Monetary incentives for survey respondents
1 / 21

Monetary Incentives for Survey Respondents: - PowerPoint PPT Presentation

  • Uploaded on

Monetary Incentives for Survey Respondents:. Assessing Implementation, Operation, and Performance Measures for Two Census Bureau Demographic Surveys International Field Directors & Technologies Conference Nashville, Tennessee (May 20, 2003). Discussion Topics.

I am the owner, or an agent authorized to act on behalf of the owner, of the copyrighted work described.
Download Presentation

PowerPoint Slideshow about 'Monetary Incentives for Survey Respondents:' - laura-myers

An Image/Link below is provided (as is) to download presentation

Download Policy: Content on the Website is provided to you AS IS for your information and personal use and may not be sold / licensed / shared on other websites without getting consent from its author.While downloading, if for some reason you are not able to download a presentation, the publisher may have deleted the file from their server.

- - - - - - - - - - - - - - - - - - - - - - - - - - E N D - - - - - - - - - - - - - - - - - - - - - - - - - -
Presentation Transcript
Monetary incentives for survey respondents

Monetary Incentives for Survey Respondents:

Assessing Implementation, Operation, and Performance Measures for Two Census Bureau Demographic Surveys

International Field Directors & Technologies Conference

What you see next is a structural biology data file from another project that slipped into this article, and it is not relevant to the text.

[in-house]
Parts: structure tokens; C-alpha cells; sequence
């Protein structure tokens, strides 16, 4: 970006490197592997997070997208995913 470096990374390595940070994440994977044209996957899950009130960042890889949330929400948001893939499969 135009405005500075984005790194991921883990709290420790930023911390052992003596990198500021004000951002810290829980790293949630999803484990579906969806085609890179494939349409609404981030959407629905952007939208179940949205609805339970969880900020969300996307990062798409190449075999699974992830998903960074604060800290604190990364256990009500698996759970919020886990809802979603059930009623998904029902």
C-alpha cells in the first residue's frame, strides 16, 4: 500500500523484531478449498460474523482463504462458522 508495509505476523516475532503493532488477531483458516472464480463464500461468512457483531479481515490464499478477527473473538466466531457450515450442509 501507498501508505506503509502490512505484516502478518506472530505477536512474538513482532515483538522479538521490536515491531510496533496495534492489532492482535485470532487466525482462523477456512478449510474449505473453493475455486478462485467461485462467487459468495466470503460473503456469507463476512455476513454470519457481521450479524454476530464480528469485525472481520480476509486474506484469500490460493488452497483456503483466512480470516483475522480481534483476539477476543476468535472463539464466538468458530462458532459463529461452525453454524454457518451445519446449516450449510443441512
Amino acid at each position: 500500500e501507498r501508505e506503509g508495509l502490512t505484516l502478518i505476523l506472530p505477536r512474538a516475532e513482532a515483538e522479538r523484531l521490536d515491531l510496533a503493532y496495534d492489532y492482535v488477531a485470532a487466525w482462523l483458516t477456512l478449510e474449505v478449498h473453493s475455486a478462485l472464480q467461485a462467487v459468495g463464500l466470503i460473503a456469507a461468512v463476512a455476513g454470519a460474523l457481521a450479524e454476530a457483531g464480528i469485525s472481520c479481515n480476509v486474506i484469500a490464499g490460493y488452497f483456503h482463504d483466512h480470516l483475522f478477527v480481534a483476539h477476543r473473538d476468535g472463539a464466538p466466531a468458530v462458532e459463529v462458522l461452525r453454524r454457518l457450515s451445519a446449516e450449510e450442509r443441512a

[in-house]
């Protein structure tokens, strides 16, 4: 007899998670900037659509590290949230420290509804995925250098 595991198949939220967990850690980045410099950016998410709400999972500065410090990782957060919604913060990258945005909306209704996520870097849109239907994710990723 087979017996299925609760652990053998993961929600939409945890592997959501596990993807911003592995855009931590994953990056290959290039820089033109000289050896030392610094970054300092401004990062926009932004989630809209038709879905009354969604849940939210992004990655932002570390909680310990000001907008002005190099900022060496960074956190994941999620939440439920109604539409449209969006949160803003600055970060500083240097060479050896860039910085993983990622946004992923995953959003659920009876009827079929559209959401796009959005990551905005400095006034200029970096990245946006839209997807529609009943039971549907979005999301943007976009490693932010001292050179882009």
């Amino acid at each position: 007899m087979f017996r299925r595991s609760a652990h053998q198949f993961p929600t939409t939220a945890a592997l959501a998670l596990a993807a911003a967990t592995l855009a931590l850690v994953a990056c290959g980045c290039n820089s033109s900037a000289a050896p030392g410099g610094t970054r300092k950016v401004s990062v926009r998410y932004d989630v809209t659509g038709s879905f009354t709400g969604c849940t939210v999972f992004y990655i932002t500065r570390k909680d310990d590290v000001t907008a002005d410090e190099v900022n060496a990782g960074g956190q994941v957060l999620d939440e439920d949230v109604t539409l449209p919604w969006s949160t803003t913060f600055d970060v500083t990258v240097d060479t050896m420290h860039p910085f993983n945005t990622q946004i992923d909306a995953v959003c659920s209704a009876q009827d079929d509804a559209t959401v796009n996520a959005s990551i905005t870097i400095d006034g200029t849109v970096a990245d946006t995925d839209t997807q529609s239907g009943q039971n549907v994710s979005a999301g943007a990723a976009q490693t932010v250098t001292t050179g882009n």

Nashville, Tennessee (May 20, 2003)

Discussion topics
Discussion Topics

Survey of Income and Program Participation


Incentive Results for Past and Current Panels

Survey Program Dynamics (SPD)

Incentive Results Past and Current SPD

Lessons Learned on Demographic Surveys

Survey of income and program participation sipp
Survey of Income and Program Participation (SIPP)

  • Provide information to assist in the reform and

    evaluation of:

    • Welfare programs

    • Taxes

    • Entitlement programs

  • Survey estimates:

    • Cross-sectional

    • longitudinal

2001 sipp incentive experiment guidelines
2001 SIPP Incentive Experiment Guidelines

Treatment 1: $40 debit card issued at RO/(S)FR discretion, conditioned on obtaining a completed interview, Waves 1-9 (n=2200, per wave).

Treatment 2: Non-discretionary, unconditional $40 debit card sent via mail to previous wave non-respondents, Waves 4-9

Control No incentive eligibility (W1-9).

Chart 1 2001 sipp panel conditional incentive household versus control group response rates
Chart 1. 2001 SIPP Panel Conditional Incentive Household versus Control Group Response Rates

Conditional incentive household response rate significantly Higher than control in Waves 1 – 5.

Chart 2 2001 sipp panel unconditional incentive household conversion rates by wave
Chart 2. 2001 SIPP Panel Unconditional Incentive Household versus Control Group Conversion Rates by Wave

Treatment 2 Conversion rates significantly higher than control group for Wave 5.

Survey of program dynamics spd
Survey of Program Dynamics (SPD) versus Control Group

  • Follow-up to the SIPP mandated by Congress to assess welfare reform